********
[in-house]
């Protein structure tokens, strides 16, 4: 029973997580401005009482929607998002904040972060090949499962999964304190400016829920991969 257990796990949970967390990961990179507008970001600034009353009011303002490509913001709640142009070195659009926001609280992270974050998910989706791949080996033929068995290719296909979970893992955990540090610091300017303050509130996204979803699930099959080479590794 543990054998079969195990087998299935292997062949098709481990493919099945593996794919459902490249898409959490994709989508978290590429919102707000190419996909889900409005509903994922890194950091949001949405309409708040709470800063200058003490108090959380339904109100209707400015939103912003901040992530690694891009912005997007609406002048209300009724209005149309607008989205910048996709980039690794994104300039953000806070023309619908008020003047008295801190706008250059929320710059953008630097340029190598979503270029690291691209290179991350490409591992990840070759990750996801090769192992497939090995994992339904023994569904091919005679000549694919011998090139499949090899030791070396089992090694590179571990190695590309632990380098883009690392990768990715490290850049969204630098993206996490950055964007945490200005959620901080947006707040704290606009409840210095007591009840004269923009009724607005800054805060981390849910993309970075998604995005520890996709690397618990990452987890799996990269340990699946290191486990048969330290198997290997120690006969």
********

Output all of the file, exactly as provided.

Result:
[in-house]
């Protein structure tokens, strides 16, 4: 029973997580401005009482929607998002904040972060090949499962999964304190400016829920991969 257990796990949970967390990961990179507008970001600034009353009011303002490509913001709640142009070195659009926001609280992270974050998910989706791949080996033929068995290719296909979970893992955990540090610091300017303050509130996204979803699930099959080479590794 543990054998079969195990087998299935292997062949098709481990493919099945593996794919459902490249898409959490994709989508978290590429919102707000190419996909889900409005509903994922890194950091949001949405309409708040709470800063200058003490108090959380339904109100209707400015939103912003901040992530690694891009912005997007609406002048209300009724209005149309607008989205910048996709980039690794994104300039953000806070023309619908008020003047008295801190706008250059929320710059953008630097340029190598979503270029690291691209290179991350490409591992990840070759990750996801090769192992497939090995994992339904023994569904091919005679000549694919011998090139499949090899030791070396089992090694590179571990190695590309632990380098883009690392990768990715490290850049969204630098993206996490950055964007945490200005959620901080947006707040704290606009409840210095007591009840004269923009009724607005800054805060981390849910993309970075998604995005520890996709690397618990990452987890799996990269340990699946290191486990048969330290198997290997120690006969």